Decreased acidity due to a weak immune system or use of medications that decrease or block acid production in the stomach promote V. cholerae survival and cause more severe symptoms of the disease.
V. cholerae occurs naturally in the plankton of fresh, brackish (water that is saltier than fresh water, but not as salty as seawater), and salt waters, attached primarily to copepods in the zooplankton.
Cholera is rarely spread directly from one person to another, but rather through the fecal-oral route.
According to the World Health Organization, a single outbreak of cholera in these countries can affect anywhere from 0.2-1 percent of the local population.
Most of the V. cholerae bacteria in the contaminated water that a potential host drinks do not survive the very acidic conditions of the human stomach.
A persistent myth states that the 1885 epidemic in Chicago killed 90,000 people from cholera and typhoid fever.
Researchers discovered that a complex cascade of regulatory proteins exists that controls the expression of V. cholerae virulence determinants.
Cholera is transmitted and spread to humans through consumption of water and food contaminated with the bacteria.
A vaccine is available for travelers and residents of areas where cholera is known to be an active threat.
Cholera is no longer a major health threat in the United States and other developed countries due to the enforcement of proper sanitation practices.
Cholera has been used in the laboratory for the study of the evolution of virulence.
Anyone can get cholera; however, infants, children, and the elderly are more susceptible to the fatal consequences of cholera since they become dehydrated faster.
Without treatment the death rate from cholera is as high as 50 percent; but with treatment, the death rate can be well below 1 percent.
V. cholerae are sensitive to acid, and the stomach's acidic environment serves as the first line of defense against the cholera disease.
Robert Koch, 30 years later in 1885, identified V. cholerae with a microscope as the bacillus causing the disease.
Rarely is cholera spread by human to human contact.
V. cholerae, which produces the cholera toxin, is a Gram negative, anaerobic, rod-shaped bacterium.
Fortunately, cholera was not present in the city and this is not known to have caused any deaths.
The cholera toxin interacts with G proteins and cyclic AMP in the intestinal lining to open ion channels and alter cell permeability.
Cholera is an acute illness, meaning that it has a sudden onset and a tendency to have a short course.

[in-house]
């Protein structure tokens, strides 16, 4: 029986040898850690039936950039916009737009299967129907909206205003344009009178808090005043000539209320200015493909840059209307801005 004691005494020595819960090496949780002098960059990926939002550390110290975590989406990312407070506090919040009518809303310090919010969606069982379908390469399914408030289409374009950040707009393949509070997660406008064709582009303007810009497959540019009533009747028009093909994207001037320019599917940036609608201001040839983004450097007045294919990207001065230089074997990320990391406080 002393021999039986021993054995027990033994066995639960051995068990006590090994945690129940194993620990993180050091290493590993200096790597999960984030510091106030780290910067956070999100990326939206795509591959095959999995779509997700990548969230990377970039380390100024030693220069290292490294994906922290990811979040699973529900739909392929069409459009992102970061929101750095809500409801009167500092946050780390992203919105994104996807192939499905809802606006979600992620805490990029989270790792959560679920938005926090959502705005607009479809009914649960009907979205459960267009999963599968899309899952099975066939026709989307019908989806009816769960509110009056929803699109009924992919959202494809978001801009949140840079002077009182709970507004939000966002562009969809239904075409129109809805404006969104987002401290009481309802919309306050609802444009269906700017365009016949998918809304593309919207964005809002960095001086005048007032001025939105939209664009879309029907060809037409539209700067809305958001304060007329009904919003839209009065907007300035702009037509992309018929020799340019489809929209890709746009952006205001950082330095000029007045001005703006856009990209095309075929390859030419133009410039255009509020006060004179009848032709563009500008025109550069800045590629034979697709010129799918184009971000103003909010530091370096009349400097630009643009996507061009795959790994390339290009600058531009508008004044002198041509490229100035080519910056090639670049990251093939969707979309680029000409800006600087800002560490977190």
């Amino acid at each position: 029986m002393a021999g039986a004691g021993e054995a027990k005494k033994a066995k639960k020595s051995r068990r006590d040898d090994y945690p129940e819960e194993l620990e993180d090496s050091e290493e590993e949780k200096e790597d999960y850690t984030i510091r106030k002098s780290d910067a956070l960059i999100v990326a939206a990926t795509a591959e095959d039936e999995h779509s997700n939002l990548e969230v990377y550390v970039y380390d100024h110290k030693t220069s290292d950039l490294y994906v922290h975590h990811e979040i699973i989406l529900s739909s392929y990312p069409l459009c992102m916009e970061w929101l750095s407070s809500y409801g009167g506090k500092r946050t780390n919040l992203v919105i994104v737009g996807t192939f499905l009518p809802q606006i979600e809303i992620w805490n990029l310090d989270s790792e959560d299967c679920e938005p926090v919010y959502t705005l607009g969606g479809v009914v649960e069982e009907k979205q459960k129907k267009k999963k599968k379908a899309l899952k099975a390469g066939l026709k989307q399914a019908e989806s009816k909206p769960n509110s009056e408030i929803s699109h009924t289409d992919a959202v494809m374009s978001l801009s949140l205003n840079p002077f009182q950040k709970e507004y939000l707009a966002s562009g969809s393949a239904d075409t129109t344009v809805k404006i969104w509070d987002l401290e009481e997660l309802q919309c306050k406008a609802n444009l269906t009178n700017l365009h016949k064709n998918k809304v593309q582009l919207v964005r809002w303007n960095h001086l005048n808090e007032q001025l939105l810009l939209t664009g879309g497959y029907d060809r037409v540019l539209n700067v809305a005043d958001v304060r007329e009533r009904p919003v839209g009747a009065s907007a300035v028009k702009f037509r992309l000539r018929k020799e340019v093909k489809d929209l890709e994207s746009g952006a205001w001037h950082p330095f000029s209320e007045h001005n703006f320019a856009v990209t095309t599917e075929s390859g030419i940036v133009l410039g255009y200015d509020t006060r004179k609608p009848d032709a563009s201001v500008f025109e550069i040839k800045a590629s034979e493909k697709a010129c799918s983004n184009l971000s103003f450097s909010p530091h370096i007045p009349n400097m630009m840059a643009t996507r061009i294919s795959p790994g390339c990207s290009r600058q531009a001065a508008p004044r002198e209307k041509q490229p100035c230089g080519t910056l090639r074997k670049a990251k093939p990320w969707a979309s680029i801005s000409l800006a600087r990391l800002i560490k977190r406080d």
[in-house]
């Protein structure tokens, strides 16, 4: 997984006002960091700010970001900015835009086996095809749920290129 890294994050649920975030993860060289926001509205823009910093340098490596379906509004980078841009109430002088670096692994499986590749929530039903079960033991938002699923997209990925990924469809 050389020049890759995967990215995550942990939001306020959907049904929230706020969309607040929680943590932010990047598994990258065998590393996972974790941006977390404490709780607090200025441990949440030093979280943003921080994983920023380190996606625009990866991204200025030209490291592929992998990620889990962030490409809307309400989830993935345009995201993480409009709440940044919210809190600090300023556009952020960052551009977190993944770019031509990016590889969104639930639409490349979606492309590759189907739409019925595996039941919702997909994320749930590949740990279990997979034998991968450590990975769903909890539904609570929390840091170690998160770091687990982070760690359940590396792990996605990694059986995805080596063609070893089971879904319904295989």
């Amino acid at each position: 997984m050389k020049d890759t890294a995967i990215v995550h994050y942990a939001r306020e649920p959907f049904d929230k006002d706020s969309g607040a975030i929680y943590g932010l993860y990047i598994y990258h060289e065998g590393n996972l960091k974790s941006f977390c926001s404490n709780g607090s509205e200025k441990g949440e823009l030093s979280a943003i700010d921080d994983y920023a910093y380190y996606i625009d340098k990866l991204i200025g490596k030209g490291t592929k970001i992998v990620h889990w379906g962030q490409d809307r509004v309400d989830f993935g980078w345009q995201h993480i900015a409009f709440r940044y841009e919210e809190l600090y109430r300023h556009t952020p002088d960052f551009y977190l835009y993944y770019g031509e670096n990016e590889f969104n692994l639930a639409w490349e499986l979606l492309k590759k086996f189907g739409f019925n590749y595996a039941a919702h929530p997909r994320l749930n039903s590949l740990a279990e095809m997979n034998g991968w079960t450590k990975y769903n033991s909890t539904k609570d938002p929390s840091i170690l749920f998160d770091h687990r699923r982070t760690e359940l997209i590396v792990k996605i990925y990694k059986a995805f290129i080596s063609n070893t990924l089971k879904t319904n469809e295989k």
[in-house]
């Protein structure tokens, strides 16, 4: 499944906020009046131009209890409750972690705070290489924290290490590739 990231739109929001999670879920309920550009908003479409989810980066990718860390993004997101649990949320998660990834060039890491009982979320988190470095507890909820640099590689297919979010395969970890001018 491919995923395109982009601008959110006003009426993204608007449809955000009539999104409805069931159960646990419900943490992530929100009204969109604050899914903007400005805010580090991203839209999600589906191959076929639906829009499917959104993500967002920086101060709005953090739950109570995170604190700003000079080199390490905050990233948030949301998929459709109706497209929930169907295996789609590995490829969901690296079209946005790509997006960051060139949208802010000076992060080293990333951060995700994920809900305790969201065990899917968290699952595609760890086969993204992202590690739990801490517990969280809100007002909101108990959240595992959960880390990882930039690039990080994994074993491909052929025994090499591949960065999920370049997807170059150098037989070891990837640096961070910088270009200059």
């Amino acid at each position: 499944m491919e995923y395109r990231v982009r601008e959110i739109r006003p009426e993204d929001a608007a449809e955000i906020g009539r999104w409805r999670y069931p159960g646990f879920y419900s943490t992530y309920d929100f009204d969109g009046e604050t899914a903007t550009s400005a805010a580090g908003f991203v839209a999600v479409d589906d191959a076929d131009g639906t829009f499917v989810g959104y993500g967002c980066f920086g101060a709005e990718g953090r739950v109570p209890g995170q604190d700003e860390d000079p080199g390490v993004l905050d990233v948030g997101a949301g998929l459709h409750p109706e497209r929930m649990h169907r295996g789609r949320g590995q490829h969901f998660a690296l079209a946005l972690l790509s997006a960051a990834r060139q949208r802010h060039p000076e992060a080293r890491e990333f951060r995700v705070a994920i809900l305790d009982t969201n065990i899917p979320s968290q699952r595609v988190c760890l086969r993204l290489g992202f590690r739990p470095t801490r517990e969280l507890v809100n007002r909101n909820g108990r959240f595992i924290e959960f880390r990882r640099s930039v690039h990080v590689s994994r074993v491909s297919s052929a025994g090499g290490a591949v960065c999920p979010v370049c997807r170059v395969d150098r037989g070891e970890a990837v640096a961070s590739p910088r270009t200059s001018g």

The source of the contamination is typically other cholera patients.
Developing countries, on the other hand, continuously face the threat of cholera outbreaks.
Most cases of cholera are mild; however, one in 20 patients will suffer severe symptoms.
Fortunately, however, the cholera disease is not only preventable but also treatable with re-hydration and antibiotics.
Current research aims at discovering "the signal that makes the cholera bacteria stop swimming and start to colonize (that is, adhere to the cells of) the small intestine.
Cholera has claimed the lives of several well known people over its long history.
The term, "cholera" is also used to refer to a variety of diseases that affect domestic animals.
Cholera symptoms are caused by massive body fluid loss induced by the enterotoxins that V. cholerae produces.
Symptoms of the cholera disease usually manifest one to three days after ingestion of contaminated food or water.
Some were positively affected by the disease while others have only been speculated to have passed away due to cholera.
Referred to as a "poor man's disease," cholera is actively found in third world countries like India, Pakistan, Cambodia, and so forth.
Once the cholera bacteria reach the intestinal wall, they do not need the flagella propellers to move themselves any more.
Alexandre Dumas, pиre, French author of The Three Musketeers and The Count of Monte Cristo, also contracted cholera in the 1832 Paris epidemic and almost died, before he wrote these two novels.
The cause of this indisposition and stomach ache was suspected to be his intentionally infecting himself with cholera by drinking contaminated water.
Cholera is transmitted through population centers by the ingestion of feces-contaminated water that is loaded with the cholera bacterium.
Cholera, also called Asiatic cholera or epidemic cholera, is a severe diarrheal disease that affects humans and is caused by the bacterium Vibrio cholerae.
Without rehydration, the death rate can be as high as 10-50 percent, due to the serious dehydration that cholera produces.
Cholera was originally endemic to the Indian subcontinent, with the Ganges River likely serving as a contamination reservoir.
The last major outbreak of cholera in the United States was in 1911.
Treatment of cholera typically consists of aggressive rehydration to replace lost fluids and electrolytes with commercial or hand-mixed sugar-salt solutions.